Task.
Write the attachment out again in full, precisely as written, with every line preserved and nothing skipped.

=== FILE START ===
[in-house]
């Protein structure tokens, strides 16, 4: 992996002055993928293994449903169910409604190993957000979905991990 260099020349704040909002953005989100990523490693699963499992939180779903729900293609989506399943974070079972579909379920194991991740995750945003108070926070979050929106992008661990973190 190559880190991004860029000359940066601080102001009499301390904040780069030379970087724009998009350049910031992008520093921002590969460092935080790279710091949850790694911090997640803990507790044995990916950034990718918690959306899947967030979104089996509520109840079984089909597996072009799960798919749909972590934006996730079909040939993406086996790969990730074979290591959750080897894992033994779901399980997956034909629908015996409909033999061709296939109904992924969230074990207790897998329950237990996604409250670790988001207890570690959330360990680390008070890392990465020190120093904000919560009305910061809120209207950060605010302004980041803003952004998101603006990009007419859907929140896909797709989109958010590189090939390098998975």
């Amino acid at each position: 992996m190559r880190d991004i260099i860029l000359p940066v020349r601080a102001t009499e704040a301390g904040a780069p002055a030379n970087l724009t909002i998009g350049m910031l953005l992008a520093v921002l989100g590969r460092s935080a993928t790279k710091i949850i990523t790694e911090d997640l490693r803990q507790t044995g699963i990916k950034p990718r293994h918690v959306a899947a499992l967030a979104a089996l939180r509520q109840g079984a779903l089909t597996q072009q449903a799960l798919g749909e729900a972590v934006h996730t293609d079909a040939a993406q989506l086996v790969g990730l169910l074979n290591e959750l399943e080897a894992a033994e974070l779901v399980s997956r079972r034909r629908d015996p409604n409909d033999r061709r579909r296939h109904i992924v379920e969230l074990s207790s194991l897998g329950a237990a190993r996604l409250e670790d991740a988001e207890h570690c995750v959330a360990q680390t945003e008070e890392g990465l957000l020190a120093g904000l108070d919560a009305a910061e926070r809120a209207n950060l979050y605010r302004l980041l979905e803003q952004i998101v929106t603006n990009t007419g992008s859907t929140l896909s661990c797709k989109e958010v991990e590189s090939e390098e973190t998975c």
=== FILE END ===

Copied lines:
[in-house]
């Protein structure tokens, strides 16, 4: 992996002055993928293994449903169910409604190993957000979905991990 260099020349704040909002953005989100990523490693699963499992939180779903729900293609989506399943974070079972579909379920194991991740995750945003108070926070979050929106992008661990973190 190559880190991004860029000359940066601080102001009499301390904040780069030379970087724009998009350049910031992008520093921002590969460092935080790279710091949850790694911090997640803990507790044995990916950034990718918690959306899947967030979104089996509520109840079984089909597996072009799960798919749909972590934006996730079909040939993406086996790969990730074979290591959750080897894992033994779901399980997956034909629908015996409909033999061709296939109904992924969230074990207790897998329950237990996604409250670790988001207890570690959330360990680390008070890392990465020190120093904000919560009305910061809120209207950060605010302004980041803003952004998101603006990009007419859907929140896909797709989109958010590189090939390098998975």
């Amino acid at each position: 992996m190559r880190d991004i260099i860029l000359p940066v020349r601080a102001t009499e704040a301390g904040a780069p002055a030379n970087l724009t909002i998009g350049m910031l953005l992008a520093v921002l989100g590969r460092s935080a993928t790279k710091i949850i990523t790694e911090d997640l490693r803990q507790t044995g699963i990916k950034p990718r293994h918690v959306a899947a499992l967030a979104a089996l939180r509520q109840g079984a779903l089909t597996q072009q449903a799960l798919g749909e729900a972590v934006h996730t293609d079909a040939a993406q989506l086996v790969g990730l169910l074979n290591e959750l399943e080897a894992a033994e974070l779901v399980s997956r079972r034909r629908d015996p409604n409909d033999r061709r579909r296939h109904i992924v379920e969230l074990s207790s194991l897998g329950a237990a190993r996604l409250e670790d991740a988001e207890h570690c995750v959330a360990q680390t945003e008070e890392g990465l957000l020190a120093g904000l108070d919560a009305a910061e926070r809120a209207n950060l979050y605010r302004l980041l979905e803003q952004i998101v929106t603006n990009t007419g992008s859907t929140l896909s661990c797709k989109e958010v991990e590189s090939e390098e973190t998975c």